Shooting moving cars

Discussion in 'Beyond the Basics' started by LeftRightLeft, Oct 23, 2006.

  1. LeftRightLeft

    LeftRightLeft TPF Noob!

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    So my buddy wants me to take some shots of his car while its in motion. He wants a shot where the car looks still but the background is blurred. I've seen many shots like this and was wondering how I go about it.
     
  2. Torus34

    Torus34 No longer a newbie, moving up!

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    Smoothly pan with the car. Try different shutter speeds until you find one which provides the 'correct' degree of blur.
     
  3. W.Smith

    W.Smith TPF Noob!

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    Been there, done that. With film, Hasselblad on tripod. And with 35 mm SLR, unsupported. With a good stance you can do it with a dSLR without tripod as well. It's like Torus says. Pick a bright day and set your cam's sensitivity at 100 ISO or whatever is its lowest setting. Best way to do it is to let your buddy drive the car a continuous 35/40 mph in a perfect circle (ideally around a roundabout). You stand in the exact middle of that circle, plant your feet firmly on the ground, and pan smoothly tracking the car while exposing at 1/30th, 1/15th and 1/10th second (shutterspeed priority; let the aperture take care of itself).
    Twisting your upper body you'll only be able to track the car part of the circle. That's OK. You can 'pick him up' again when he comes around again.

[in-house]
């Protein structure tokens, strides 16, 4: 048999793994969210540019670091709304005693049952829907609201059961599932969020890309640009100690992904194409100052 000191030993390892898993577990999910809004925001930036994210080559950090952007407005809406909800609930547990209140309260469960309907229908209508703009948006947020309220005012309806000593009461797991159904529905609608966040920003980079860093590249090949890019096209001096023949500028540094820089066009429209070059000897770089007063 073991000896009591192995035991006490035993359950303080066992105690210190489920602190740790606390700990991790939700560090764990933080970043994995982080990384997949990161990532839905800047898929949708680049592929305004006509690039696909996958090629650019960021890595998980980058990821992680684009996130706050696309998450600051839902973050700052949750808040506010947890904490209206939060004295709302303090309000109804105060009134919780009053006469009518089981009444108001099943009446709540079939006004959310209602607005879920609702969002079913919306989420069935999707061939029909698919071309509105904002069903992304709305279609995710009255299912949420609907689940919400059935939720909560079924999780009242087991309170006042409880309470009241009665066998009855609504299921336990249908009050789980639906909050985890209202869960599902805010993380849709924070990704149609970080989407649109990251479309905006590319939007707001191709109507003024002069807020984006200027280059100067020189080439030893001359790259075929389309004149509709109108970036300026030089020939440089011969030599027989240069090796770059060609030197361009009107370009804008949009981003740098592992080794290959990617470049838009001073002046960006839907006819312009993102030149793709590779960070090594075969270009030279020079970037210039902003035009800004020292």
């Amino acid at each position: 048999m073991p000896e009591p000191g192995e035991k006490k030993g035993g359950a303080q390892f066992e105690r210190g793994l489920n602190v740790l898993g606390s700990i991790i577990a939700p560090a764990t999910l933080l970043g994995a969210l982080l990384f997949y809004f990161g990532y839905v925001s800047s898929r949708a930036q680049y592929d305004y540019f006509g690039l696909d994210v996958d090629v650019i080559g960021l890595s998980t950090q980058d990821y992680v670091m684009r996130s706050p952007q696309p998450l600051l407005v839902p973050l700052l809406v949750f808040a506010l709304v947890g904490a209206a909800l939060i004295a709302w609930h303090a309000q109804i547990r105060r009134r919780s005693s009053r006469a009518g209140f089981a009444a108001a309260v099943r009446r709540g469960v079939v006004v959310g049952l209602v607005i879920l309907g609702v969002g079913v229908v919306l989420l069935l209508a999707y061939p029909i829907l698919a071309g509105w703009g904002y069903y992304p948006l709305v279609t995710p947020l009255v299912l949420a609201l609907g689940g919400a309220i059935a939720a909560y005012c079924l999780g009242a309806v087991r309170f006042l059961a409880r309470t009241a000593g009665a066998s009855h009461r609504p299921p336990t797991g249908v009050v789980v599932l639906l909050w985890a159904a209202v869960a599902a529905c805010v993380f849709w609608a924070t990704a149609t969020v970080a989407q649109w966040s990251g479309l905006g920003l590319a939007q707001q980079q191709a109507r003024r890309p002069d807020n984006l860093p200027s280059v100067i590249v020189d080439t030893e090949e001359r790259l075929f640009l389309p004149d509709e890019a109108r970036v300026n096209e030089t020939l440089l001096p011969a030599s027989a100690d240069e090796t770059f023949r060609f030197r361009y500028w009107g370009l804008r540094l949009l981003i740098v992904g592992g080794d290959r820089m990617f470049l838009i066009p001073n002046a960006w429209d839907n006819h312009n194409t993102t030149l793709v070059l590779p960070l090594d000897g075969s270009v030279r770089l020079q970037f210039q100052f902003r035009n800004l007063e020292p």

Your buddy must be prepared to drive dozens and dozens of those circles. The more, the better. It may be boring as hell, but it's neccessary if he wants his blurred photos. And you must be prepared to track, pan and expose all those times. The more, the better.
    Make only one careful exposure per circle. If you fire off a number of frames consecutively, all of those will be jarred, thus useless duds. So save yourself the trouble (and dissappointment).

    It ain't easy to get a good exposure. But it can be done with care and patience.
     
  4. rmh159

    rmh159 TPF Noob!

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    Man I get dizzy just reading that.

    There was an article in Popular Photography last month about this where someone screwed a 2 x 4 into their bumper and had it extend about 2 feet past the side of the car. They then attached a tripod head to it and tied it back to the grill of the car for stability.

    If you wanted to do something like that you could get some easy shots with the timer and a remote (depending on camera) but then again... the idea of having my camera on a peice of wood hanging out the side of my car makes me cringe. I'm sure I'd be the guy who'd forget about the camera being there and try to roll through a BK Drive-Thru with it.
     
  5. dsp921

    dsp921 TPF Noob!